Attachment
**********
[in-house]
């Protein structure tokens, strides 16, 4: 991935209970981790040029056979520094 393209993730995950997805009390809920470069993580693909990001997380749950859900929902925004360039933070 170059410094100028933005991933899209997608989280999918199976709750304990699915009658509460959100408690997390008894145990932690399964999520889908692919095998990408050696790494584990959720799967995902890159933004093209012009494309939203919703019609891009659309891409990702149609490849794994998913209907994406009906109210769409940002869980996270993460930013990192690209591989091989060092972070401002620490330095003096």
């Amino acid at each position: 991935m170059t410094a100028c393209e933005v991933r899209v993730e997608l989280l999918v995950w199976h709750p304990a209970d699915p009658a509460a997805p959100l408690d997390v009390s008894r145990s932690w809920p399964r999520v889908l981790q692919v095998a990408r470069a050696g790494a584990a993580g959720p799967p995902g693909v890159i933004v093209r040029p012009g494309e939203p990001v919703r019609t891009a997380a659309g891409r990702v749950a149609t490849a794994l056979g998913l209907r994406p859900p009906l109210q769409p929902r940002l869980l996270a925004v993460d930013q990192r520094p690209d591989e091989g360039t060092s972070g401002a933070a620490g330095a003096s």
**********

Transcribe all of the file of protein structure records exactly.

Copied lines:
[in-house]
């Protein structure tokens, strides 16, 4: 991935209970981790040029056979520094 393209993730995950997805009390809920470069993580693909990001997380749950859900929902925004360039933070 170059410094100028933005991933899209997608989280999918199976709750304990699915009658509460959100408690997390008894145990932690399964999520889908692919095998990408050696790494584990959720799967995902890159933004093209012009494309939203919703019609891009659309891409990702149609490849794994998913209907994406009906109210769409940002869980996270993460930013990192690209591989091989060092972070401002620490330095003096």
């Amino acid at each position: 991935m170059t410094a100028c393209e933005v991933r899209v993730e997608l989280l999918v995950w199976h709750p304990a209970d699915p009658a509460a997805p959100l408690d997390v009390s008894r145990s932690w809920p399964r999520v889908l981790q692919v095998a990408r470069a050696g790494a584990a993580g959720p799967p995902g693909v890159i933004v093209r040029p012009g494309e939203p990001v919703r019609t891009a997380a659309g891409r990702v749950a149609t490849a794994l056979g998913l209907r994406p859900p009906l109210q769409p929902r940002l869980l996270a925004v993460d930013q990192r520094p690209d591989e091989g360039t060092s972070g401002a933070a620490g330095a003096s």